When people say the money isn’t there, refer them to the IMF, not a friend of the left, which has now argued that rich countries don’t need to impose austerity because they can borrow easily and cheaply. In other words spend their way out of the crisis. Has the government – or Keir Starmer – got the memo?
Spycops given 00 status
The Labour decision to abstain on the ‘Spycops’ bill going through parliament doesn’t surprise me but it is disgraceful, nonetheless. It shows the difference between Jeremy Corbyn civil rights campaigner and Keir Starmer former DPP. Credit to the 35 Labour MPs who voted against it and to Dan Carden who resigned from the shadow front bench to do so, but I don’t know what is the excuse of MPs like Sam Tarry or Cat Smith, who have worked with Corbyn and with organisations like Stop the War and who really should know much better.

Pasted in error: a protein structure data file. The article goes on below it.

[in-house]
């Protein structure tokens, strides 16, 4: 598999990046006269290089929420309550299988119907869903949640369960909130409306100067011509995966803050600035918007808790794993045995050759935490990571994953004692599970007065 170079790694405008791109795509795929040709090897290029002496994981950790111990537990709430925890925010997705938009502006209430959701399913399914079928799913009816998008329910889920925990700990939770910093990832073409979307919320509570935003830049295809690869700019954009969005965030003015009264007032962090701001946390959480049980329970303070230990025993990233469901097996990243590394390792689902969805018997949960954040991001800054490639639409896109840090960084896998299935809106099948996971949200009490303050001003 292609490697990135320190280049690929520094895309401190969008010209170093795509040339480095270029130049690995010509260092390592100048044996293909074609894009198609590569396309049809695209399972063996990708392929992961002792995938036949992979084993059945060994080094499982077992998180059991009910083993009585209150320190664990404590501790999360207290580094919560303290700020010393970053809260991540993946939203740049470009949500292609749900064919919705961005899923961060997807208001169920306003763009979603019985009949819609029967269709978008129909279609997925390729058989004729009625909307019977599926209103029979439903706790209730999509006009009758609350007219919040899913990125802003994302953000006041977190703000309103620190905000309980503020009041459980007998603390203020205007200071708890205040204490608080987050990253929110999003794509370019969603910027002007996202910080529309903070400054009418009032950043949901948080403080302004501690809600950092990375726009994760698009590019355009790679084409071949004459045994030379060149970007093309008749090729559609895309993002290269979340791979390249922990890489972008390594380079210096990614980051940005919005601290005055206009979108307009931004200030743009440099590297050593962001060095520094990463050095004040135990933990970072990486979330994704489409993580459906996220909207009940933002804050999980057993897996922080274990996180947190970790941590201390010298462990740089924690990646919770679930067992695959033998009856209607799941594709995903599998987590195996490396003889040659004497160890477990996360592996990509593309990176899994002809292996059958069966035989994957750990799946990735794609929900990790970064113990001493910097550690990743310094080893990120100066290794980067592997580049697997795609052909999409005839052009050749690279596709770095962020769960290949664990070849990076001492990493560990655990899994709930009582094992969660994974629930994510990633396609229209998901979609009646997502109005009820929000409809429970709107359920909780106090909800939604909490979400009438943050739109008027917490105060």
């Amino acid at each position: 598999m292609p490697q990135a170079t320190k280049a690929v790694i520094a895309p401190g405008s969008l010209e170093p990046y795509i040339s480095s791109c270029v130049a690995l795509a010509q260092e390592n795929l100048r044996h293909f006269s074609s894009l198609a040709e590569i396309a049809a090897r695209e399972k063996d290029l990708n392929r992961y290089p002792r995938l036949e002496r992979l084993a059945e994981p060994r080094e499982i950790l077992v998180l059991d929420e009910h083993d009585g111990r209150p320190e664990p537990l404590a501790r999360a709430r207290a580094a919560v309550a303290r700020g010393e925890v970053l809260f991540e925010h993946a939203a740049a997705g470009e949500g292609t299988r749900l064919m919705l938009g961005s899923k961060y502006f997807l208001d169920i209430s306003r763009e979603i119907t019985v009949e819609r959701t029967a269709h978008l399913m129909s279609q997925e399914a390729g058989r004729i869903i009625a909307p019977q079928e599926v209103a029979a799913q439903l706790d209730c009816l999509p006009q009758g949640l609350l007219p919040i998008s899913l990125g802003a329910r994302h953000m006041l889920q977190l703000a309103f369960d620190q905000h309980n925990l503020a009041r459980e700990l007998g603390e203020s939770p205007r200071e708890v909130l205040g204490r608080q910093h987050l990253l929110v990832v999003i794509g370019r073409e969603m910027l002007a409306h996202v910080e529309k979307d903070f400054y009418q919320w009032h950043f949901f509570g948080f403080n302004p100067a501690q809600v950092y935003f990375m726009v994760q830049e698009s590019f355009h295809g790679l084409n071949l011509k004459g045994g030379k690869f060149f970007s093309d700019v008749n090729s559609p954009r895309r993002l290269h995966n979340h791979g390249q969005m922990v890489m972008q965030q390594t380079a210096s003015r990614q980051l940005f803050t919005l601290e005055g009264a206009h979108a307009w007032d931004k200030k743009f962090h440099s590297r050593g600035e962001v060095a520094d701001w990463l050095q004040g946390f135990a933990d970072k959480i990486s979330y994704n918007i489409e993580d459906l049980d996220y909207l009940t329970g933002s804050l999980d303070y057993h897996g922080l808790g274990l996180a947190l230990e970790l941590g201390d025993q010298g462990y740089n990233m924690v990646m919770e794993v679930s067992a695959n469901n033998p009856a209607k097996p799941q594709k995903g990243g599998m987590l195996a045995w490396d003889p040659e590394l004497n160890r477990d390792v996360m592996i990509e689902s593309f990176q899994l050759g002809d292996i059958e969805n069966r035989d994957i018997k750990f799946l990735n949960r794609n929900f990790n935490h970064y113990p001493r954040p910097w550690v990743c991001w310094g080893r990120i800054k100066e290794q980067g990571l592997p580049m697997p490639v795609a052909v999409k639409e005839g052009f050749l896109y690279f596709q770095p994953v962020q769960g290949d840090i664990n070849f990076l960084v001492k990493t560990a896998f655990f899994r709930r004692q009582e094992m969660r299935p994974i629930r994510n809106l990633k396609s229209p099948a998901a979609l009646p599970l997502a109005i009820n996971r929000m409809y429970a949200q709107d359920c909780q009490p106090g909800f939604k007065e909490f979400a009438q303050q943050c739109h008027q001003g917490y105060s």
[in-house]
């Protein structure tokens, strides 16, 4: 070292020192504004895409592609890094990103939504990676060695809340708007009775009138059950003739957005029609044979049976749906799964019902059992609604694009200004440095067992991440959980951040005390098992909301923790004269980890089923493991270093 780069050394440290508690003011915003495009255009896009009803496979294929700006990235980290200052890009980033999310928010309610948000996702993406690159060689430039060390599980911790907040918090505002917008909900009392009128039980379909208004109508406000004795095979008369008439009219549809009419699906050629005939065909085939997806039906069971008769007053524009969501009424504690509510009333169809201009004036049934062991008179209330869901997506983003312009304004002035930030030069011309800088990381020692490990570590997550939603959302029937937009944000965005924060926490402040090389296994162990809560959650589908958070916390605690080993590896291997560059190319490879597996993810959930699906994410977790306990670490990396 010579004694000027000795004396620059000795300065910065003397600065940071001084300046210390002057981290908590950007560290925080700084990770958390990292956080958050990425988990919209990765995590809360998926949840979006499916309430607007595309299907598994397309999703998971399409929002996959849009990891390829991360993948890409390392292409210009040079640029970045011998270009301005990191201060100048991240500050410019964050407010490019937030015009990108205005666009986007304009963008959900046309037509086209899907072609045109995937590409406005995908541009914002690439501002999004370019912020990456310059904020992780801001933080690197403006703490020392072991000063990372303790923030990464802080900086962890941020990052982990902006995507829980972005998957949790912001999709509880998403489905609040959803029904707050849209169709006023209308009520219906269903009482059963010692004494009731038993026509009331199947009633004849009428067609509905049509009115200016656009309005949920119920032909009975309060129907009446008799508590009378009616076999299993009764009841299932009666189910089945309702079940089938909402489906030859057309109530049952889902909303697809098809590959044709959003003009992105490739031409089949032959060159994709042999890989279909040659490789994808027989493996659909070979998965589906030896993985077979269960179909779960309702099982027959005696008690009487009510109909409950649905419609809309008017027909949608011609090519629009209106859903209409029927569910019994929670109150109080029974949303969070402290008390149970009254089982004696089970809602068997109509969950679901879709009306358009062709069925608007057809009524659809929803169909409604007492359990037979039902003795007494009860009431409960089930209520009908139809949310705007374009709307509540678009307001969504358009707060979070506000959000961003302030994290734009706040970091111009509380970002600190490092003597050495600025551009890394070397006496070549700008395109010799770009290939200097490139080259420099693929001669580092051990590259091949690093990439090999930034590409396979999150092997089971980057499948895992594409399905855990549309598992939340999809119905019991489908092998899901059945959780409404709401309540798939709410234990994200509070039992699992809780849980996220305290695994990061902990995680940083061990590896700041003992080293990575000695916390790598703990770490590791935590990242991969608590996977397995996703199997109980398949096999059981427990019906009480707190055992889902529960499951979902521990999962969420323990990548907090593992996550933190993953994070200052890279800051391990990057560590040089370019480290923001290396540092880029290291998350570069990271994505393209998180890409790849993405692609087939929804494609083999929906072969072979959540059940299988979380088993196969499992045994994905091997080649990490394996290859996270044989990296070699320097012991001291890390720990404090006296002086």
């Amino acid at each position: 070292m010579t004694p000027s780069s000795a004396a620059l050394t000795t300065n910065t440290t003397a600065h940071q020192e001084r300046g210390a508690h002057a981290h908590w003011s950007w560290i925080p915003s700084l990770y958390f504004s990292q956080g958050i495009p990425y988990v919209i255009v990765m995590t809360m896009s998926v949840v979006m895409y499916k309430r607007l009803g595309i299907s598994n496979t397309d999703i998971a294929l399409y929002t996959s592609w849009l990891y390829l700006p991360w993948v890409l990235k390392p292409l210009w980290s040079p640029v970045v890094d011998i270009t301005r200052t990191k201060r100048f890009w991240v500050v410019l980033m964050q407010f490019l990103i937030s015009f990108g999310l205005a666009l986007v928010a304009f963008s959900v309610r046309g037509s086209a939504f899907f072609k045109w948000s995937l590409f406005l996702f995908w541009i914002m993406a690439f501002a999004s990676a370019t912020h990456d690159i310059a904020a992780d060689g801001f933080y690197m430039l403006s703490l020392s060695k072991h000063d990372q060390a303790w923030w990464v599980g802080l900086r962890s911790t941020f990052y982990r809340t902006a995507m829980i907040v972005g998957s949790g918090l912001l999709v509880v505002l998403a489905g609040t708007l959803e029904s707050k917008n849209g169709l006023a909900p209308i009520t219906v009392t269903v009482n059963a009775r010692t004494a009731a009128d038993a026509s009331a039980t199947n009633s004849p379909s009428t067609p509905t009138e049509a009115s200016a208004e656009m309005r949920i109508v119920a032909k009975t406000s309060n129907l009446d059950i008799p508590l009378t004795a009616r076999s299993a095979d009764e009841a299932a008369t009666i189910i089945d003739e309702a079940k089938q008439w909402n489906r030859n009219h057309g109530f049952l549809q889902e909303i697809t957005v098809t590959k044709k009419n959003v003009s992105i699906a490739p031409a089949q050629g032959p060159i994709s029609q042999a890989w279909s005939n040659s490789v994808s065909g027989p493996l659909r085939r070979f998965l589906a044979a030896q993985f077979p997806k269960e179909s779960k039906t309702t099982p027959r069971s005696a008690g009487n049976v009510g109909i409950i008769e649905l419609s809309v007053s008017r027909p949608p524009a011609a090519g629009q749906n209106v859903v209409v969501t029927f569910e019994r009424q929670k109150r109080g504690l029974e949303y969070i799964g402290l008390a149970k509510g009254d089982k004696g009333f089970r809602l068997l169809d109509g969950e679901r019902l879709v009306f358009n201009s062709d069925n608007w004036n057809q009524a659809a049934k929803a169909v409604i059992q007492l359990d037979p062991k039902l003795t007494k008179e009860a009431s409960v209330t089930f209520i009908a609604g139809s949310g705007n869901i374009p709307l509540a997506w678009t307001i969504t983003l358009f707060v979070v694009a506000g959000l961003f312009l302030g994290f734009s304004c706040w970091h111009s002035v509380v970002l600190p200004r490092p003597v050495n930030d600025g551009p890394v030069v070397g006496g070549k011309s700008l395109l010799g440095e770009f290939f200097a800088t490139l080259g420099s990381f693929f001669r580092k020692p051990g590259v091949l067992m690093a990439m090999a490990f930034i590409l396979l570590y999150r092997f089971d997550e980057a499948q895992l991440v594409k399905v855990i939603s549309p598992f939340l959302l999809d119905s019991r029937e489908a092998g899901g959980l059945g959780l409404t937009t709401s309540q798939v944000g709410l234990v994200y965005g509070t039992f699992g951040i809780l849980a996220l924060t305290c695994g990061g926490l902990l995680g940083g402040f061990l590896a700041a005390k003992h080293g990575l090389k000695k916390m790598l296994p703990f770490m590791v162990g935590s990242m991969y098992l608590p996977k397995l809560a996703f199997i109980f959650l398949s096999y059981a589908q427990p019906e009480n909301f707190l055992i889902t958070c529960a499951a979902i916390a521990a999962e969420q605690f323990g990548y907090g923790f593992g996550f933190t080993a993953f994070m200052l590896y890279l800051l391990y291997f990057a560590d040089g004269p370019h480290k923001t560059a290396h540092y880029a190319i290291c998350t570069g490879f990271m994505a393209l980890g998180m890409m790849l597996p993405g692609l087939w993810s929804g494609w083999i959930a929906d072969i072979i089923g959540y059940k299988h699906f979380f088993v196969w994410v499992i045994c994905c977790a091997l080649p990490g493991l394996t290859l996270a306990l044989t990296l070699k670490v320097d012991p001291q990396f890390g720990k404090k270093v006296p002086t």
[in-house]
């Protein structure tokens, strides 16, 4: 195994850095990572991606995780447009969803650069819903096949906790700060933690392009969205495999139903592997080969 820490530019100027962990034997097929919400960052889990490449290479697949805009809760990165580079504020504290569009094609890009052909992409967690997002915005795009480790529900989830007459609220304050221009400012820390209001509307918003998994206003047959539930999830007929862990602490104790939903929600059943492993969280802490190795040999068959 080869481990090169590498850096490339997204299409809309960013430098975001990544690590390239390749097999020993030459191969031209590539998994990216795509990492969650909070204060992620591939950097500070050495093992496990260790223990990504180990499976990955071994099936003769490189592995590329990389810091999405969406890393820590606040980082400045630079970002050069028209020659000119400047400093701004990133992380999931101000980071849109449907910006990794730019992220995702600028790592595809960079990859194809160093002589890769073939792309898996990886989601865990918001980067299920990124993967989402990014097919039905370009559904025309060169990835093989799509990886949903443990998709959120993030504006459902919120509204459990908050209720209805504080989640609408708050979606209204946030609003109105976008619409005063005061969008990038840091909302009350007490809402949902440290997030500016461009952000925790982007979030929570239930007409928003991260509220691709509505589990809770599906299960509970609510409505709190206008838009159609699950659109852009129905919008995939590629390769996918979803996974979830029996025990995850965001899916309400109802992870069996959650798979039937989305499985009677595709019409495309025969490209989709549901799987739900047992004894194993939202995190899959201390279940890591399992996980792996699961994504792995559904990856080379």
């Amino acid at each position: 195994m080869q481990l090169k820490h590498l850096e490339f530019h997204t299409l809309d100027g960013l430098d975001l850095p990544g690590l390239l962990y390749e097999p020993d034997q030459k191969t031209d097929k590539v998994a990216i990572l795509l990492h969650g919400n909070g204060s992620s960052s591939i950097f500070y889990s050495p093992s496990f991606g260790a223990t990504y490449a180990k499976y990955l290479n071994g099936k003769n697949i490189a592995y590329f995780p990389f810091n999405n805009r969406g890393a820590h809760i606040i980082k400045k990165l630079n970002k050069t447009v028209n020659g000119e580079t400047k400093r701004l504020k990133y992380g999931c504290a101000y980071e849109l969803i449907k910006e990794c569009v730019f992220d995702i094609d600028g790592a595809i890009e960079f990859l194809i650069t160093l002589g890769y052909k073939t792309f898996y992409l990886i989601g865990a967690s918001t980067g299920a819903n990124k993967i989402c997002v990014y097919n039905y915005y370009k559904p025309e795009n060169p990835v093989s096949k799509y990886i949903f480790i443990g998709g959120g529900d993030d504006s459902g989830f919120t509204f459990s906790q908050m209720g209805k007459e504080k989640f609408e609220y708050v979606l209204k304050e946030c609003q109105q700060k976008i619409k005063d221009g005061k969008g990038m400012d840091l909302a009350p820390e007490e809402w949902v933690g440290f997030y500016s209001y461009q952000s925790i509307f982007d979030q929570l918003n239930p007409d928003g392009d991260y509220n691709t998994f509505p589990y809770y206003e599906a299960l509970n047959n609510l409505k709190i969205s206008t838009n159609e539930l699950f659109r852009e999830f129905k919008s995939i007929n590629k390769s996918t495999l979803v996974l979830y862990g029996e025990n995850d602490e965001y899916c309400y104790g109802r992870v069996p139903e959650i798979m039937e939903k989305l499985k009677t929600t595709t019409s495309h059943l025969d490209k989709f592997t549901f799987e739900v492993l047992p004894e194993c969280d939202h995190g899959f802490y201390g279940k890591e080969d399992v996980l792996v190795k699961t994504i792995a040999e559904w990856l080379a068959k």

The bill allows for undercover agents to be able to commit torture and killing. We already know enough to recognise that there is a long history of deceit, denial, collusion, entrapment involved with these undercover cops. We know that some have formed sexual and other close relationships with people on the basis of lies. None of this makes me feel safe or secure, but concerned about levels of secret policing and surveillance, which this government is keen to increase.
The reason for the abstention is that Starmer does not want to look soft on security – supposedly in the ‘red wall’ towns that went Tory in December’s election. But most people will worry far more about the security of having a decent job and income and the security of having a permanent home, than they will about whether undercover agents can carry on with impunity.
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As national convenor of the Stop the War Coalition, Lindsey was a key organiser of the largest demonstration, and one of the largest mass movements, in British history.
Her books include ‘Material Girls: Women, Men and Work’, ‘Sex, Class and Socialism’, ‘A People’s History of London’ (with John Rees) and ‘How a Century of War Changed the Lives of Women’.